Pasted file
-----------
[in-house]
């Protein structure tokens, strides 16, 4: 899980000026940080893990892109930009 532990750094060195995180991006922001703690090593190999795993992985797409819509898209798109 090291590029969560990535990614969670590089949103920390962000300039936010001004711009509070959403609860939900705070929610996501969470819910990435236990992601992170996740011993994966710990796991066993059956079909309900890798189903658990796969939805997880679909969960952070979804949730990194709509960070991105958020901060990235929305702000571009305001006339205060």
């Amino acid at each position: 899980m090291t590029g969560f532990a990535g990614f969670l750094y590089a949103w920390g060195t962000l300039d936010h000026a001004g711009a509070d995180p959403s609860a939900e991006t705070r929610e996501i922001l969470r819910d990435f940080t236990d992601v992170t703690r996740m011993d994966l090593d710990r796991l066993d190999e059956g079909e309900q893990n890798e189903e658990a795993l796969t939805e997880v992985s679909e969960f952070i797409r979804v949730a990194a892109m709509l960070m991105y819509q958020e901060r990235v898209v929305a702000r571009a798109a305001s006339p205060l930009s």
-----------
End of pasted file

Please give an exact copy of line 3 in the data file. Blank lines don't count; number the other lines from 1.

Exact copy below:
């Amino acid at each position: 899980m090291t590029g969560f532990a990535g990614f969670l750094y590089a949103w920390g060195t962000l300039d936010h000026a001004g711009a509070d995180p959403s609860a939900e991006t705070r929610e996501i922001l969470r819910d990435f940080t236990d992601v992170t703690r996740m011993d994966l090593d710990r796991l066993d190999e059956g079909e309900q893990n890798e189903e658990a795993l796969t939805e997880v992985s679909e969960f952070i797409r979804v949730a990194a892109m709509l960070m991105y819509q958020e901060r990235v898209v929305a702000r571009a798109a305001s006339p205060l930009s």